“Mom, then YOU will be home all ALONE?”
The year our youngest son, Aaron, entered kindergarten my wife and I made efforts to prepare him for the traumatic event of being away from Mom for the whole day. On one occasion, Ruth was walking hand-in-hand with him near our house. She was reviewing the fun Aaron would have the next week at school all day. Suddenly, Aaron stopped and burst into tears. Ruth inquired about his crying. Through his wrinkled face he blurted, “Mom, then YOU will be home all ALONE?”
Loneliness can be devastating. Often, a person who is grieving struggles with that as much or more than dealing with the actual loss. It will help you relate with your grieving friends and relatives if you can keep that aspect of grieving in mind, especially when their grieving is due to death. I had several well-meaning friends offer, “Dave, any time you want to talk just call me. I mean it, anytime.” In all honesty, it would have been more of a help to me had they said, “Dave, would you prefer that I come by Saturday evening at 7 or Sunday?” My experience is that generalities seldom happen but specifics do. You may not be able to relate with much of the grieving process but if you break it down a bit, you can probably relate some to loneliness. Saying something specific about helping them deal with their loneliness, even for one day, will go much farther than soothing your conscience with a generality that probably won’t materialize.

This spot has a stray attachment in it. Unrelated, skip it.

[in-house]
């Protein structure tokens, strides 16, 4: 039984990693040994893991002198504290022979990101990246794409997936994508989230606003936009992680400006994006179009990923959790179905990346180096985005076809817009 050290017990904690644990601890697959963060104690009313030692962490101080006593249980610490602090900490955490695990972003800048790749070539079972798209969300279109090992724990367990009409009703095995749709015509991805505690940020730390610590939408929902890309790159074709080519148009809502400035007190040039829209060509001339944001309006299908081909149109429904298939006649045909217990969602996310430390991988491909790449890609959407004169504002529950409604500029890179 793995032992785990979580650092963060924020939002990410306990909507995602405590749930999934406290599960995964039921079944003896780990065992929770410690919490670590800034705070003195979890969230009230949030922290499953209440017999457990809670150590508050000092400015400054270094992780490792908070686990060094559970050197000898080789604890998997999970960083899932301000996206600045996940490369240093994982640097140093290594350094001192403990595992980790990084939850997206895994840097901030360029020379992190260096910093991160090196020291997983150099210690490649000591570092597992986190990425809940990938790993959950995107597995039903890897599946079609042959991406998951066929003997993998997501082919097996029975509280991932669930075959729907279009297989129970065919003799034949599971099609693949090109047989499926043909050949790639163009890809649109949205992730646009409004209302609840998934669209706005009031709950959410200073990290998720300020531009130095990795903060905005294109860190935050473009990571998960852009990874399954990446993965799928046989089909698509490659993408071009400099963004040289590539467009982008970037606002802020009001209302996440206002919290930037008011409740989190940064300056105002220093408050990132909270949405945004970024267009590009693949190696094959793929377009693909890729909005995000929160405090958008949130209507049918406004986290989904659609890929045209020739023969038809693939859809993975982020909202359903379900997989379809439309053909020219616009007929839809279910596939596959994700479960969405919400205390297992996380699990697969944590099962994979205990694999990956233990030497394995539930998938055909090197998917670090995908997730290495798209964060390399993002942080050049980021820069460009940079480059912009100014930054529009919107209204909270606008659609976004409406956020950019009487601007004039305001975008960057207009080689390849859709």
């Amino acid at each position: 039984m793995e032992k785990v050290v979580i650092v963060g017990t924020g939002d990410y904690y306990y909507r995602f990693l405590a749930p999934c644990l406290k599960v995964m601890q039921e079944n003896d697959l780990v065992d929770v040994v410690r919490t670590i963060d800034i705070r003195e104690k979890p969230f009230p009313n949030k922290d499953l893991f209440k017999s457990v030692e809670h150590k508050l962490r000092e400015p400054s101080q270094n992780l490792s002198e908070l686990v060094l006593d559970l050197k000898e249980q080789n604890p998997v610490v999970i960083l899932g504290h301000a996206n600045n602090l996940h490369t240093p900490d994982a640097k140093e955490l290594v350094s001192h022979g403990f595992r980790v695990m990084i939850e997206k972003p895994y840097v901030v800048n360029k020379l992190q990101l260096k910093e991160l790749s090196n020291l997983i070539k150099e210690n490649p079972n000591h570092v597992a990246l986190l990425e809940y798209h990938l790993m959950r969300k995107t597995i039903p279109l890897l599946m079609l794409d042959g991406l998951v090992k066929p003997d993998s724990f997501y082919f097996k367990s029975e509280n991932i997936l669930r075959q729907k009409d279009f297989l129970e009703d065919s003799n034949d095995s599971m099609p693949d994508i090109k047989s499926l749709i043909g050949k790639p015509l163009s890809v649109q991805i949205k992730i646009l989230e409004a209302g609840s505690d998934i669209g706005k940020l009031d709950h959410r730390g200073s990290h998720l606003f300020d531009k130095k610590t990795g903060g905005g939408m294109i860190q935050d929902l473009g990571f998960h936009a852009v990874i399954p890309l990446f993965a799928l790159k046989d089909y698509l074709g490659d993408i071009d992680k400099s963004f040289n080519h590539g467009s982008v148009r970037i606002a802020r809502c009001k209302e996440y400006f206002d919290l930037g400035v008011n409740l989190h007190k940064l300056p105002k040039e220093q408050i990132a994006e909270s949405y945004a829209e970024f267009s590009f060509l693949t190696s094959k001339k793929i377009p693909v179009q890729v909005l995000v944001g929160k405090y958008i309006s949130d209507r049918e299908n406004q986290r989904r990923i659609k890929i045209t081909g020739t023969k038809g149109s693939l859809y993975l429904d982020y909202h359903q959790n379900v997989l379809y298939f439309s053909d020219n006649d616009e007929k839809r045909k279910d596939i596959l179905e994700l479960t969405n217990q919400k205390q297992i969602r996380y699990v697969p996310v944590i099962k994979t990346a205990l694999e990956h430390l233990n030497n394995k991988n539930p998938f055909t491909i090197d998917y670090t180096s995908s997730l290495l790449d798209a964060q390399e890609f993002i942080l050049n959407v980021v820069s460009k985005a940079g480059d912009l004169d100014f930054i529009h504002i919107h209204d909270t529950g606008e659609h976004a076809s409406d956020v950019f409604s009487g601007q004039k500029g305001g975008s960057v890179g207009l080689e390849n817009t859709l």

I appreciate your continued interest in understanding more how you can help those you know who are grieving. Grief Relief Ministries is devoted to helping the care givers of those who grieve from loss.